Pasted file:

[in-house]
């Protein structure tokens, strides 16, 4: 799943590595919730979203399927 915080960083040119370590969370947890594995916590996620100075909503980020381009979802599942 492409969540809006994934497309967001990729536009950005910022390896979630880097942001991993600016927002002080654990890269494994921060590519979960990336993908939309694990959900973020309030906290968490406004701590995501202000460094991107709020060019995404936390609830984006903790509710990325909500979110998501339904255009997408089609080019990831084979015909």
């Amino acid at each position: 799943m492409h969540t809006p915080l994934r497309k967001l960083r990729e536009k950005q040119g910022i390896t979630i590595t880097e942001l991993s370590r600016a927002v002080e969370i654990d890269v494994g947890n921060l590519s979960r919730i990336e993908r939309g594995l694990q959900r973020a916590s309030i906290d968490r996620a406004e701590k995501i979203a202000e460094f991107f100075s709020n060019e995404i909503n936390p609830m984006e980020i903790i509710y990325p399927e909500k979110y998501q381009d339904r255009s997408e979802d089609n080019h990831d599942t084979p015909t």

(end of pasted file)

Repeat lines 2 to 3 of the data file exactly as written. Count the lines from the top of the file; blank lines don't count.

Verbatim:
């Protein structure tokens, strides 16, 4: 799943590595919730979203399927 915080960083040119370590969370947890594995916590996620100075909503980020381009979802599942 492409969540809006994934497309967001990729536009950005910022390896979630880097942001991993600016927002002080654990890269494994921060590519979960990336993908939309694990959900973020309030906290968490406004701590995501202000460094991107709020060019995404936390609830984006903790509710990325909500979110998501339904255009997408089609080019990831084979015909």
């Amino acid at each position: 799943m492409h969540t809006p915080l994934r497309k967001l960083r990729e536009k950005q040119g910022i390896t979630i590595t880097e942001l991993s370590r600016a927002v002080e969370i654990d890269v494994g947890n921060l590519s979960r919730i990336e993908r939309g594995l694990q959900r973020a916590s309030i906290d968490r996620a406004e701590k995501i979203a202000e460094f991107f100075s709020n060019e995404i909503n936390p609830m984006e980020i903790i509710y990325p399927e909500k979110y998501q381009d339904r255009s997408e979802d089609n080019h990831d599942t084979p015909t």